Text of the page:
With tomorrow being October 31st there is no better time than to share with you my thoughts on not only one of my favourite classic horror movies, but an essential title for late night viewing, and a perfect companion for Halloween festivities. Following a traumatic car accident, a young woman relocates to Utah where she is hired as a church organist. Upon her arrival, she is mysterious drawn to an abandoned pavilion that beckons to her out on the shores of Great Salt Lake.
There is something just so perfectly off-putting about Carnival of Souls. While it’s a little crude in places, the way its constantly drifts from a grounded setting to an almost dream-like plain is nothing sort of mesmerizing, and the accompanying score which consists entirely of church organ music only enhances the film’s foreboding tone. Candace Hilligoss who portrays the protagonist Mary Henry, gives a withdrawn performance which lends itself to the character of an individual who has somehow fallen out of sync with the world around her. Adding to this sense of unease, is an ominous figure who follows Mary during much of her day-to-day life, played by the film’s director, Herk Harvey, who also served as producer and co-writer. Made on a budget of an estimated $33,000, Carnival of Souls is a testament to the ingenuity and resourcefulness of low budget film-making and has since earned a significant cult following.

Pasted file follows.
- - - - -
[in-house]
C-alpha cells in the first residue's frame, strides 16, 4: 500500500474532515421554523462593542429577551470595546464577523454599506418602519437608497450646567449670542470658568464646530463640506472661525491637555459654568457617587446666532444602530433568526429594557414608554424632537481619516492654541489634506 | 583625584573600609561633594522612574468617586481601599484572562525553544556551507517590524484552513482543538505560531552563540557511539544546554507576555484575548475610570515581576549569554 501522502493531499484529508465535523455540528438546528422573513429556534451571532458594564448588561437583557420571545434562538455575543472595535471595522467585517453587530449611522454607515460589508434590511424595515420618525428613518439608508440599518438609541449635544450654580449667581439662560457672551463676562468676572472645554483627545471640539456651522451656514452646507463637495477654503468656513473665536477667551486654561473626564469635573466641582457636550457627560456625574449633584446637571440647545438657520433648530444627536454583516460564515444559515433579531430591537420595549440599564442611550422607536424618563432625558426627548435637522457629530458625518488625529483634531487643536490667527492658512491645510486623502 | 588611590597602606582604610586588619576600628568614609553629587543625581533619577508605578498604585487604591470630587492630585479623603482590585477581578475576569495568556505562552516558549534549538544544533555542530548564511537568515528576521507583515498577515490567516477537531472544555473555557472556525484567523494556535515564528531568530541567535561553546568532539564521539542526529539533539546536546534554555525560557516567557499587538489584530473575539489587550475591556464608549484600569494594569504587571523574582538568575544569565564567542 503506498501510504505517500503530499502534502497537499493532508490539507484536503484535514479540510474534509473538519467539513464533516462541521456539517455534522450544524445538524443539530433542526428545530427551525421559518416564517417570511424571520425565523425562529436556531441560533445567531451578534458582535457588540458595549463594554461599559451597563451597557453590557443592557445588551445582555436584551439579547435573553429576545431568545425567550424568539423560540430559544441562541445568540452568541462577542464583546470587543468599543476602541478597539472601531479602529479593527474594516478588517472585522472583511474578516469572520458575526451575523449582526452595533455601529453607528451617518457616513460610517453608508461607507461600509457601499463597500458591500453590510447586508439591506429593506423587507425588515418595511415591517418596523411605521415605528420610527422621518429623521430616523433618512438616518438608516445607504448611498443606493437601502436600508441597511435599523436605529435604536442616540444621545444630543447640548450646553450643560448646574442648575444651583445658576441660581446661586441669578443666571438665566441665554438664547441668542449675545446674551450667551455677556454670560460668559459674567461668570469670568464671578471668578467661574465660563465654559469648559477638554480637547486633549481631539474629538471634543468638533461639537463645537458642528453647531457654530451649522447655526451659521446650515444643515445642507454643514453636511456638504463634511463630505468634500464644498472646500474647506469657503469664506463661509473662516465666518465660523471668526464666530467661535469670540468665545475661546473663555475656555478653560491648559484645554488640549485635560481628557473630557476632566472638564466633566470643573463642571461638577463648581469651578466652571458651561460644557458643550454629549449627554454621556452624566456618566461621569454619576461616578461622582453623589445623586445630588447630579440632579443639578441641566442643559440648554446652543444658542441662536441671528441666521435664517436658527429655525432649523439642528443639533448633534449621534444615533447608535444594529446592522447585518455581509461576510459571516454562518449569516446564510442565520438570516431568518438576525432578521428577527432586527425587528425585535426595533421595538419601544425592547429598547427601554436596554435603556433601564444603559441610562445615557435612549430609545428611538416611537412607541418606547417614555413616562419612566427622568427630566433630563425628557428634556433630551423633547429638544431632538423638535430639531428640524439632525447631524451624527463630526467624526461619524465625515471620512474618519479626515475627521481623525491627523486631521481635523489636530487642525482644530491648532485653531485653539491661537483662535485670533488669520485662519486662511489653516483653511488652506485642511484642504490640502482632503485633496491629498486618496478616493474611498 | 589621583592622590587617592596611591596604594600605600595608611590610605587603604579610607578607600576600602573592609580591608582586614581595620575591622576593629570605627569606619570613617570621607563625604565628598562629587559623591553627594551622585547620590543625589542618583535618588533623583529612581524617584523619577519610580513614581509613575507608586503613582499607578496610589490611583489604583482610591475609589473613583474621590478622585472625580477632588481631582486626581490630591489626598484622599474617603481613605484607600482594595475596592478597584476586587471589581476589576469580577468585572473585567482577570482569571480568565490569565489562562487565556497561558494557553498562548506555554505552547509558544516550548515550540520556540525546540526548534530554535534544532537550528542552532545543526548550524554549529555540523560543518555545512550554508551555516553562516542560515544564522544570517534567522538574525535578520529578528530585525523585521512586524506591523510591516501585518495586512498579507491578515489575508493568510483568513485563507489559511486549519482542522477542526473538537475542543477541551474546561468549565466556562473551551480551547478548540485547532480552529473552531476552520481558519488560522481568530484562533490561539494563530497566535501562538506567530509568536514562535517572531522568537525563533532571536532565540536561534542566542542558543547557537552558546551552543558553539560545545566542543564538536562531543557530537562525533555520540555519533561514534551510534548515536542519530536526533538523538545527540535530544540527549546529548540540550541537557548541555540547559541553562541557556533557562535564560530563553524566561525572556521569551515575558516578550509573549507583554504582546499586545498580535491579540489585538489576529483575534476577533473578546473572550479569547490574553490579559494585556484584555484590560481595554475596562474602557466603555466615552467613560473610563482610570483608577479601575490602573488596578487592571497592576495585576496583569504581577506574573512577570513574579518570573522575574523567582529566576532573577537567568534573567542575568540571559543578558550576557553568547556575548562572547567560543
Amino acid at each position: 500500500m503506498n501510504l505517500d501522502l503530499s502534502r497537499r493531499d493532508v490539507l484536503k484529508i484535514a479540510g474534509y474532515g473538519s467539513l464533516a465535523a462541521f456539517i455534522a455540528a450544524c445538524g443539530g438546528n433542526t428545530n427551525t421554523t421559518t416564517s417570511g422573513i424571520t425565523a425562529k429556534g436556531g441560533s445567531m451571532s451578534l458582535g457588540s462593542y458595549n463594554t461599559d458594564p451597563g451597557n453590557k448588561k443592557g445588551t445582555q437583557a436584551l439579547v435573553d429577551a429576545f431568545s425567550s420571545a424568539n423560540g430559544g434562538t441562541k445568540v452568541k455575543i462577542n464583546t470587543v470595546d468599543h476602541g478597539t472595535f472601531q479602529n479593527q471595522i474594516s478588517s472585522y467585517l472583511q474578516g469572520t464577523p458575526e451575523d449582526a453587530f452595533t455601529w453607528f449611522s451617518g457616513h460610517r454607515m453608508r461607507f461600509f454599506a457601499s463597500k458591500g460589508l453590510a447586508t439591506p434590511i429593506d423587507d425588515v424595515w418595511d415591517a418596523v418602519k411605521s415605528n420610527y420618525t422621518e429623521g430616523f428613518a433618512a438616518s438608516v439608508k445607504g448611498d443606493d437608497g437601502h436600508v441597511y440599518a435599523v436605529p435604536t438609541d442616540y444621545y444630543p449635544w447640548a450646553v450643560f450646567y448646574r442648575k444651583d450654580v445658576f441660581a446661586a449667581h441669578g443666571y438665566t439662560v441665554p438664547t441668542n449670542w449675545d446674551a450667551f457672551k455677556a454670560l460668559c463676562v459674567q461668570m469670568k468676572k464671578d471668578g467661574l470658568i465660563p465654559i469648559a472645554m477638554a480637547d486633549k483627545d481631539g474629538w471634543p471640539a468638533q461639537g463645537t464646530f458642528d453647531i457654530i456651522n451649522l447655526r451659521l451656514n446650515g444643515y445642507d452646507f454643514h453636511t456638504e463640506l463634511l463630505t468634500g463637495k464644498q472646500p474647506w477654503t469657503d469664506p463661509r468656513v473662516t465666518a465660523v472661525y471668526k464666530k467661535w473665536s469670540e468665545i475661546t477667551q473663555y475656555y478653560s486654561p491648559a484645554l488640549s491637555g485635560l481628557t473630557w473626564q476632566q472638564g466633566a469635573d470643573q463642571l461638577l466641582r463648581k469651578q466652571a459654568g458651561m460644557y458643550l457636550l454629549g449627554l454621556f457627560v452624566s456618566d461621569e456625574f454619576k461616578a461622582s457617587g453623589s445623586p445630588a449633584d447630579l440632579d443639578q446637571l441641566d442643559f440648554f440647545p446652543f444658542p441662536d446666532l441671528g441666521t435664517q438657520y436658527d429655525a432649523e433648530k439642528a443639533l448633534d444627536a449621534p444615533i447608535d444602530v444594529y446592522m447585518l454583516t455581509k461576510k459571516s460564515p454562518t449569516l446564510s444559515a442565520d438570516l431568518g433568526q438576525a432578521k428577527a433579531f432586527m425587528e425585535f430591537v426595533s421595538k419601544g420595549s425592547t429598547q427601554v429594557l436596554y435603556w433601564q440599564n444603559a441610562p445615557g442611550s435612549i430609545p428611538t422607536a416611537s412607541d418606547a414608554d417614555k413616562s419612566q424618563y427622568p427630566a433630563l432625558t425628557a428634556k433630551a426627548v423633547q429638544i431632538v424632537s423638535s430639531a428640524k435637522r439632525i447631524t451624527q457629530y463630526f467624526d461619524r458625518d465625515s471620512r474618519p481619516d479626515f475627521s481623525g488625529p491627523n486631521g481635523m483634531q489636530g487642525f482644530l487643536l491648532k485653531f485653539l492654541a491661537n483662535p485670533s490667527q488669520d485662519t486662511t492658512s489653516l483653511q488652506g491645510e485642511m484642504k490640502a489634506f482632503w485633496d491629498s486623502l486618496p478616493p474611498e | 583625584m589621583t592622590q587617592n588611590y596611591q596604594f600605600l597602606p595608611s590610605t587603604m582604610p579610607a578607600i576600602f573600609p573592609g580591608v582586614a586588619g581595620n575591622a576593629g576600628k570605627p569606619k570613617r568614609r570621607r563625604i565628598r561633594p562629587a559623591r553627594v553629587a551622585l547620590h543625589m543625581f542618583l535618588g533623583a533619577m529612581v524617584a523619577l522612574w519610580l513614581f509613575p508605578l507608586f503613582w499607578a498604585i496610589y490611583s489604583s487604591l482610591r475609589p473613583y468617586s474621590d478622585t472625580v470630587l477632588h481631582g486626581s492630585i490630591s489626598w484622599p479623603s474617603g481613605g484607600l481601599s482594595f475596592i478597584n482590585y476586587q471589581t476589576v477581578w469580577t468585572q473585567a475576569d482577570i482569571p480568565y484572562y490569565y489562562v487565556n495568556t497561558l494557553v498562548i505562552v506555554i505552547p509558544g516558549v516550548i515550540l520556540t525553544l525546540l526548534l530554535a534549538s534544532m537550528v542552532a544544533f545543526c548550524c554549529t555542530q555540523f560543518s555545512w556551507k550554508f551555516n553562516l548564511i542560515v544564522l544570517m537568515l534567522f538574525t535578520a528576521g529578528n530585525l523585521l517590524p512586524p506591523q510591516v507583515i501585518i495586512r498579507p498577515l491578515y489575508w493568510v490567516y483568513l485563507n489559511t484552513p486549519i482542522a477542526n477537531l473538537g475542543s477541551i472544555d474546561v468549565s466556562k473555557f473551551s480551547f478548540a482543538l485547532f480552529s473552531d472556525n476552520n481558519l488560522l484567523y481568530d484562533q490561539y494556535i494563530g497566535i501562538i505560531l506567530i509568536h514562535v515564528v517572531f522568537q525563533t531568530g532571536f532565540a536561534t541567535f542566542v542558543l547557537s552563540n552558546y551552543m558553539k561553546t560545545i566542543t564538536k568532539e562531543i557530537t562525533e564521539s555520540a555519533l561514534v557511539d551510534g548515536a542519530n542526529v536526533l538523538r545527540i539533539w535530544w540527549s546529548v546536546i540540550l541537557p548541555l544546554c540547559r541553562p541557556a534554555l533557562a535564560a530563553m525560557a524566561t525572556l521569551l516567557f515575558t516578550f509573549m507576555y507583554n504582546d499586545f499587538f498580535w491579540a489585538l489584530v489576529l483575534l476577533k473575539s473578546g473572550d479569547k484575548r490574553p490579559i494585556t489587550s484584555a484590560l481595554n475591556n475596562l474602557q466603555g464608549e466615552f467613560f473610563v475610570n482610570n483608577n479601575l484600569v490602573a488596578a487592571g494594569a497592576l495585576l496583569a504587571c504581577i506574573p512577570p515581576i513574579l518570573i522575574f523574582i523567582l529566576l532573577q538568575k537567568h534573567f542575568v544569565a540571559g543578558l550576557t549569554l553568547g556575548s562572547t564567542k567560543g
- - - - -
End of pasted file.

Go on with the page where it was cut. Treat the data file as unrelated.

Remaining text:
Devoid almost entirely of special effects which are largely synonymous with the horror genre, Carnival of Souls relies more on atmosphere to create its intended effect on audiences. Despite being free to view online thanks to Public Domain, I do however recommend picking up a copy on disc for not only the best possible experience but for the informative extra content relating to its backstory.
CARNIVAL OF SOULS
(1962, dir: Herke Harvey)